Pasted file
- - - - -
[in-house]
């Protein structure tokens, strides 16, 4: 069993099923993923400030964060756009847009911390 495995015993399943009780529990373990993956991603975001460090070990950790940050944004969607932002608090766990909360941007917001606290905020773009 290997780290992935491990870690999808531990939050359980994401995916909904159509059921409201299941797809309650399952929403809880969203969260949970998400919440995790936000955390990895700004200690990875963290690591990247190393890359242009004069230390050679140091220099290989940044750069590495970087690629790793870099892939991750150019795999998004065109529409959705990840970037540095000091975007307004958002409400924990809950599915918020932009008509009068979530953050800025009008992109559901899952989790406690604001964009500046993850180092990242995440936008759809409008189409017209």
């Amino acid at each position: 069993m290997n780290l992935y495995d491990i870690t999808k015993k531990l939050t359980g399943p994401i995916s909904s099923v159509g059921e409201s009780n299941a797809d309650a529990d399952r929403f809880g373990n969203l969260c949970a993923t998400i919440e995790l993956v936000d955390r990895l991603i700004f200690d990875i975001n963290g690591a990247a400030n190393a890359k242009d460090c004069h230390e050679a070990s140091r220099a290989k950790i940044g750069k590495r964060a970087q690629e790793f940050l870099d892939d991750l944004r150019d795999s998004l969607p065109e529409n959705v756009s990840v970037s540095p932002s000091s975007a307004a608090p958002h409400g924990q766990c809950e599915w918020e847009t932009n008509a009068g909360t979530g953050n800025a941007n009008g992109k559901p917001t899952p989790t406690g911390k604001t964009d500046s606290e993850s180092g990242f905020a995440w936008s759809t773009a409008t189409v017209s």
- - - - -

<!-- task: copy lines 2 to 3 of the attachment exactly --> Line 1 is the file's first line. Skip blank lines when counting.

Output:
């Protein structure tokens, strides 16, 4: 069993099923993923400030964060756009847009911390 495995015993399943009780529990373990993956991603975001460090070990950790940050944004969607932002608090766990909360941007917001606290905020773009 290997780290992935491990870690999808531990939050359980994401995916909904159509059921409201299941797809309650399952929403809880969203969260949970998400919440995790936000955390990895700004200690990875963290690591990247190393890359242009004069230390050679140091220099290989940044750069590495970087690629790793870099892939991750150019795999998004065109529409959705990840970037540095000091975007307004958002409400924990809950599915918020932009008509009068979530953050800025009008992109559901899952989790406690604001964009500046993850180092990242995440936008759809409008189409017209």
């Amino acid at each position: 069993m290997n780290l992935y495995d491990i870690t999808k015993k531990l939050t359980g399943p994401i995916s909904s099923v159509g059921e409201s009780n299941a797809d309650a529990d399952r929403f809880g373990n969203l969260c949970a993923t998400i919440e995790l993956v936000d955390r990895l991603i700004f200690d990875i975001n963290g690591a990247a400030n190393a890359k242009d460090c004069h230390e050679a070990s140091r220099a290989k950790i940044g750069k590495r964060a970087q690629e790793f940050l870099d892939d991750l944004r150019d795999s998004l969607p065109e529409n959705v756009s990840v970037s540095p932002s000091s975007a307004a608090p958002h409400g924990q766990c809950e599915w918020e847009t932009n008509a009068g909360t979530g953050n800025a941007n009008g992109k559901p917001t899952p989790t406690g911390k604001t964009d500046s606290e993850s180092g990242f905020a995440w936008s759809t773009a409008t189409v017209s």